Frederick Hotblack

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Frederick Elliot Hotblack
Frederick Hotblack.jpg
Frederick Hotblack
Nickname(s) "Boots"
Born 1887
Norfolk, England
Died 1979
Allegiance  United Kingdom
Service/branch  British Army
Years of service 1914[1]–1941
Rank Major-General
Unit Norfolk Regiment
Intelligence Corps
Commands held 2nd Armoured Division
Awards Distinguished Service Order and Bar
Military Cross
The Order of St. Anne, 4th Class[2]

Major-General Frederick Elliot Hotblack DSO and Bar MC (1887–1979) was a senior British Army officer who fought in World War I as an early member of the Tank Corps (later the Royal Tank Regiment) and commanded the 2nd Armoured Division in the early part of World War II.

Military career[edit]

Hotblack was commissioned into the Norfolk Regiment in 1915 and served in the First World War as an intelligence officer in France before transferring to the then "Heavy Branch" of the Machine Gun Corps (later the Royal Tank Corps) in 1916. In November, while a temporary Captain he guided a tank to its objective by walking ahead of it despite enemy fire.[3] For this action he was awarded the DSO.[4] On the 23rd, he took control of infantry who had lost their officers and with tanks organised an attack - earning a bar to his DSO.[5]

He took staff officer positions for the remainder of the War.[6] He was awarded the Military Cross for "conspicuous gallantry, initiative and devotion to duty" in September 1918. While assessing the front, he found a German position blocking the advance and organised two tanks into action against it, riding in one of them himself. Despite being injured during the attack, after the tanks were knocked out he got the wounded to safety and arranged infantry for a defence against a counterattack.[7]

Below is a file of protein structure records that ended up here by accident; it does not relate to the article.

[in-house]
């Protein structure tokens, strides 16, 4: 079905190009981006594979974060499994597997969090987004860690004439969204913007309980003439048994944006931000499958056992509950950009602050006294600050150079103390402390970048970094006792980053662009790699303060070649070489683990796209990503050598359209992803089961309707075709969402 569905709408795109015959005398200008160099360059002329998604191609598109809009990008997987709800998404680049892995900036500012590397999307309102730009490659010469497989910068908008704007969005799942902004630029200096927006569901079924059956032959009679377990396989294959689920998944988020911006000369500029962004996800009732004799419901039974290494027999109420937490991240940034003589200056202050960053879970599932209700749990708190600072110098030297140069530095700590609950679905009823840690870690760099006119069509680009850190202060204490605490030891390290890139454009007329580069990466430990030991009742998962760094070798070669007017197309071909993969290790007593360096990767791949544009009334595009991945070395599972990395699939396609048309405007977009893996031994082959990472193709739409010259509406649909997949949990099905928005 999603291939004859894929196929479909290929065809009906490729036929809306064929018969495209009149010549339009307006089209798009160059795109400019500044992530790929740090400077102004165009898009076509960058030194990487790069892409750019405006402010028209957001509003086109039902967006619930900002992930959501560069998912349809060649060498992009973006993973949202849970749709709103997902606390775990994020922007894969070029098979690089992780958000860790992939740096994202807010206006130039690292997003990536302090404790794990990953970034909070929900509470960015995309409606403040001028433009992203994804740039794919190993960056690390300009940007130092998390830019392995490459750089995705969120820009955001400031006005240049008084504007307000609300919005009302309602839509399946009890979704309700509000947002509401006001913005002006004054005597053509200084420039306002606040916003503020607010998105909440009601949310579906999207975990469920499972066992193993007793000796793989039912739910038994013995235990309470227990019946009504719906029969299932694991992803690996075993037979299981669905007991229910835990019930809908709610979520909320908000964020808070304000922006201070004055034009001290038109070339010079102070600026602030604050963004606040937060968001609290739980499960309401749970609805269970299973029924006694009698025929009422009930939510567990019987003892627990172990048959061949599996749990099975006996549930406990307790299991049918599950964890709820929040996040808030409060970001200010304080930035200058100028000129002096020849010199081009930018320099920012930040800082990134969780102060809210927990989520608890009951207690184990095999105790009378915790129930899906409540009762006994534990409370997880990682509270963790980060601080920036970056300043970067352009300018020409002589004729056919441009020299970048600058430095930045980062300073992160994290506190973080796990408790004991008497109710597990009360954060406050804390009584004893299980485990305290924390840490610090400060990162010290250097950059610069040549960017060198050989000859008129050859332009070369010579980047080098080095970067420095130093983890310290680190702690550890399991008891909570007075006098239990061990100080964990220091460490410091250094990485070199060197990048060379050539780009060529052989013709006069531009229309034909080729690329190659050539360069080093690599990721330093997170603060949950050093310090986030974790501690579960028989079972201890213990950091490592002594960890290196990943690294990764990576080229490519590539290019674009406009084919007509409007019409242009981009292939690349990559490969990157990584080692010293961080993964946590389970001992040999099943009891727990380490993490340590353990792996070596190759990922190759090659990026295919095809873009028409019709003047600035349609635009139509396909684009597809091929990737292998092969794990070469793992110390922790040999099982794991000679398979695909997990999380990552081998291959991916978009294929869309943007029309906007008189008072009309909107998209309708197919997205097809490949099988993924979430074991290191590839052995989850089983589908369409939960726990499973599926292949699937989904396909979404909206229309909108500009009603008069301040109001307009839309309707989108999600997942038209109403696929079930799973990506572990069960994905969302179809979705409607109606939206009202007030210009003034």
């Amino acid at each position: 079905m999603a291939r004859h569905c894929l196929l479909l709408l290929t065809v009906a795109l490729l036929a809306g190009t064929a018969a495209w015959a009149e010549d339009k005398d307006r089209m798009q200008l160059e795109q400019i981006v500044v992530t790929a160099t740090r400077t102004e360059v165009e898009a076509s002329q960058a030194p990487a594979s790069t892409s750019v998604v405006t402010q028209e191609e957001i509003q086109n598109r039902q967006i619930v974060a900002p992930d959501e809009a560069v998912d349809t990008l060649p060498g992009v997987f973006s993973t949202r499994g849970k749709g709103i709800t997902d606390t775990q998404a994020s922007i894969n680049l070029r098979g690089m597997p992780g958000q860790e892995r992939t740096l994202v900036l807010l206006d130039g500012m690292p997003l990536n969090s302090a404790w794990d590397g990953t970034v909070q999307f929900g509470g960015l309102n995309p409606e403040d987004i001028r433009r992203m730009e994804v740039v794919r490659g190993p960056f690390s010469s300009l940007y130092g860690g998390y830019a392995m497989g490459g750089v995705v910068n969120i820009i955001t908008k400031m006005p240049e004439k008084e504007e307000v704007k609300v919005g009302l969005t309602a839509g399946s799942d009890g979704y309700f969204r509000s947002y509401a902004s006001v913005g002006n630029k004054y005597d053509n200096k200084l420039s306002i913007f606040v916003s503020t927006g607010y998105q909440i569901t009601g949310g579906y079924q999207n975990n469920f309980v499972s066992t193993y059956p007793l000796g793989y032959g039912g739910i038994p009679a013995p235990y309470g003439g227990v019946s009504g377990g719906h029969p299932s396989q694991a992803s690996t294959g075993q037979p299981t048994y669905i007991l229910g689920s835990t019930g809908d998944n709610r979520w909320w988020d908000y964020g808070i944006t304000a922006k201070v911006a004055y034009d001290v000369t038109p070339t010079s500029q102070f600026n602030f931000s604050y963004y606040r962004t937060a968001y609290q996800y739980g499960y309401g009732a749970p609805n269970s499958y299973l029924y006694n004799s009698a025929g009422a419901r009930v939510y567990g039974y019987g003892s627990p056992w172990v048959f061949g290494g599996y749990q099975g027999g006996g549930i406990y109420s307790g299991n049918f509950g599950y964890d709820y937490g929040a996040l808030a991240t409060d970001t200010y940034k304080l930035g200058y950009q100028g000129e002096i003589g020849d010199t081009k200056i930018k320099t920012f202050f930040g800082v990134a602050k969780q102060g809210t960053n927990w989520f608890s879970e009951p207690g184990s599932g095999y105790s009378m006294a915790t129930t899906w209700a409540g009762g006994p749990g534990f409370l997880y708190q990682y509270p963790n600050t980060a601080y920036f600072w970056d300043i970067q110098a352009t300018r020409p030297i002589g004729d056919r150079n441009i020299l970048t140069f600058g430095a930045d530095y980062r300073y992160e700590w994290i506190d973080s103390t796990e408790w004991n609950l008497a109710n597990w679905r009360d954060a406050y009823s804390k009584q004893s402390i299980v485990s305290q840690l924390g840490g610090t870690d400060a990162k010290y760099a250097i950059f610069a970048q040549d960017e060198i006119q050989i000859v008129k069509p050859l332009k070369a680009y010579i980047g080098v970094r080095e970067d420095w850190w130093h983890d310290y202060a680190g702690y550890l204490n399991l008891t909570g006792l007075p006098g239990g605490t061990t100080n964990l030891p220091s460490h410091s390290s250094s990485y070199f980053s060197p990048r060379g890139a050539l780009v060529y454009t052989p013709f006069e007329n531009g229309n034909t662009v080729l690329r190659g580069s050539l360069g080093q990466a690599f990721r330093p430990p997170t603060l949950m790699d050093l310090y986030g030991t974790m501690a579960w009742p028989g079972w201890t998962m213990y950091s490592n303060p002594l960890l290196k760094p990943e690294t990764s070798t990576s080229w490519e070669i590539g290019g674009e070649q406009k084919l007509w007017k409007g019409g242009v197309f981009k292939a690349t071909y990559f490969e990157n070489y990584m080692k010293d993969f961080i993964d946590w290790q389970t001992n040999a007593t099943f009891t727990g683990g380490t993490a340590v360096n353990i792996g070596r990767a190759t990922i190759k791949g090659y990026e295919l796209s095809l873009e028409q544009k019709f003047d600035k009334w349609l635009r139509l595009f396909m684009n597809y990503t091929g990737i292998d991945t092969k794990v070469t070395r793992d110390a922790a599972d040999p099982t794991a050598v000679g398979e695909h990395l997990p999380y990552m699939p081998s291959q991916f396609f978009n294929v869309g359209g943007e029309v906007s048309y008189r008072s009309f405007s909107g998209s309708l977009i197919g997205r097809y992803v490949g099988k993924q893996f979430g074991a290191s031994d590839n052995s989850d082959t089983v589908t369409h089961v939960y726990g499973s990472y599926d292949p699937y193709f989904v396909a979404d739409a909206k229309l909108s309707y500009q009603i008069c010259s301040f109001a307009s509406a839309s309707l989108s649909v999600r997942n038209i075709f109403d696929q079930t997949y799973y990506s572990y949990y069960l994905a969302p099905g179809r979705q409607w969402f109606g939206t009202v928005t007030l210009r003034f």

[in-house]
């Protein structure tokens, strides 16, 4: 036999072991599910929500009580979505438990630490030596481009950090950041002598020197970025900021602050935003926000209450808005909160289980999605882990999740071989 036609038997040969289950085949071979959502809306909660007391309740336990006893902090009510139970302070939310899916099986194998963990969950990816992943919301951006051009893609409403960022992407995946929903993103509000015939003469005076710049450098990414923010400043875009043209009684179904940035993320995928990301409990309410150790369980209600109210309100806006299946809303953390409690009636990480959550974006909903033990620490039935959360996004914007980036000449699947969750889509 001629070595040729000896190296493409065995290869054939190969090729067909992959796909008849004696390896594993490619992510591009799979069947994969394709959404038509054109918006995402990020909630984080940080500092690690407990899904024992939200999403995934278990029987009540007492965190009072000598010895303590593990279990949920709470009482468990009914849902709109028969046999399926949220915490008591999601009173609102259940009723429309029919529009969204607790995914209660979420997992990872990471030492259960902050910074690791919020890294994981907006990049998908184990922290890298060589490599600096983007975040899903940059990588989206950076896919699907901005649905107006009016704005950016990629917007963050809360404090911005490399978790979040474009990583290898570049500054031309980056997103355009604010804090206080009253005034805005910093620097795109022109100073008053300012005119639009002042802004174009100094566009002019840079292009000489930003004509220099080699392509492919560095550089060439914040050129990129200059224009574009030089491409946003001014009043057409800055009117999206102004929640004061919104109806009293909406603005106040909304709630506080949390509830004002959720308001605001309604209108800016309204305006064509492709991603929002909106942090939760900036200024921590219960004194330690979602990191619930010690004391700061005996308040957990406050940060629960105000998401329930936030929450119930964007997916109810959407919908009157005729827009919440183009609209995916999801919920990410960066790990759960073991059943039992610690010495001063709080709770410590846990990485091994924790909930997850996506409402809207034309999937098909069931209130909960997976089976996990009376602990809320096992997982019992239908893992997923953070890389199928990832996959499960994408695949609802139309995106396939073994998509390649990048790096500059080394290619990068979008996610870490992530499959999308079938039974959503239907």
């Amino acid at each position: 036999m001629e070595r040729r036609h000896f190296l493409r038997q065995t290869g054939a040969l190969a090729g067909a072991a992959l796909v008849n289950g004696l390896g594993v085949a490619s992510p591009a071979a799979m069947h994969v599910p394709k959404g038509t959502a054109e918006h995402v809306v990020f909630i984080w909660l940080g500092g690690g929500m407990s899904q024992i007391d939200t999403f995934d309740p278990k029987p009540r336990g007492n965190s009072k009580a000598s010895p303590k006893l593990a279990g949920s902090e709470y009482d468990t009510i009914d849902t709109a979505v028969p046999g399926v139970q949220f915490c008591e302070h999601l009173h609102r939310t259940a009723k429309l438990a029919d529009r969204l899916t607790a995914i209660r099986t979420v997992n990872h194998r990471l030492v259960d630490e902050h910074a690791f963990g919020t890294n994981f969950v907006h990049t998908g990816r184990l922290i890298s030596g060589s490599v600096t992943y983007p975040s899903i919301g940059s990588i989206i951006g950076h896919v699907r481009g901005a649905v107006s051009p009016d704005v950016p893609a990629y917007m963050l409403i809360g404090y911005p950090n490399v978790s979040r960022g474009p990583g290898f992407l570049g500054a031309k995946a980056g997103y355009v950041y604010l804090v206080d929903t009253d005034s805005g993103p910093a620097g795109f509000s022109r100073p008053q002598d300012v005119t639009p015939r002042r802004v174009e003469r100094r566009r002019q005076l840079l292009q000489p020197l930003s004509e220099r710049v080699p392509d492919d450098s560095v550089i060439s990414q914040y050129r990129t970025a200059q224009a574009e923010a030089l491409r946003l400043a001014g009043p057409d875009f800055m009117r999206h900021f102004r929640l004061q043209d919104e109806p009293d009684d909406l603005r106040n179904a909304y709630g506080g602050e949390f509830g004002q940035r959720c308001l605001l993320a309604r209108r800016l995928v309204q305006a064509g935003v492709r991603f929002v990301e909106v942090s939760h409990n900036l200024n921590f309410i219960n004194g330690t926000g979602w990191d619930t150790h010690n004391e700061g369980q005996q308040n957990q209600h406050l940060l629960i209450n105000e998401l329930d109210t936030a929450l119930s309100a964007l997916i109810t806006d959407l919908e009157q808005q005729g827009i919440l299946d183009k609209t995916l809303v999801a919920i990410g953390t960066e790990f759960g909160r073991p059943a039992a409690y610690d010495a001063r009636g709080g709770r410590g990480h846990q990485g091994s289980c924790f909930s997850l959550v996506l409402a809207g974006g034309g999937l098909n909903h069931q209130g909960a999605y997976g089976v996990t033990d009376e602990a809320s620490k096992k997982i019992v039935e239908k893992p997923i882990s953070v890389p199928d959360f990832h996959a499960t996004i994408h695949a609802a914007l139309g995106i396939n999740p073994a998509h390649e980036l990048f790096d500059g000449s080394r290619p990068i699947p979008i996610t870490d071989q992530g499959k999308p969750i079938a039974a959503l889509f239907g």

After the War he attended the Staff College, Camberley from 1920 to 1921, and served in the War Office before becoming brigade major of 1st Rhine Brigade in 1921.[6] He was appointed an Instructor at the Staff College in 1932, Military Attaché at the British Embassy in Berlin in 1935 and Deputy Director of Staff Duties at the War Office in 1937.[6] He served in Second World War on the General Staff of the British Expeditionary Force before becoming General Officer Commanding (GOC) 2nd Armoured Division in 1939[8] and then, following an accident in April 1940, being invalided out of the army in 1941.[6]


  1. ^ Tank Museum Medals
  2. ^ "No. 29275". The London Gazette (Supplement). 25 August 1915. p. 8505. 
  3. ^ Fletcher, D British Mark I Tank 1916. Osprey Publishing p33
  4. ^ "No. 29898". The London Gazette. 9 January 1917. p. 483. 
  5. ^ Tales of Valour
  6. ^ a b c d Liddell Hart Centre for Military Archives
  7. ^ Tales of Valour MC
  8. ^
  • Biography Tank Museum, Bovington
  • Smart, Nick (2005). Biographical Dictionary of British Generals of the Second World War. Barnesley: Pen & Sword. ISBN 1844150496. 
Military offices
Preceded by
New post
GOC 2nd Armoured Division
Succeeded by
Justice Tilly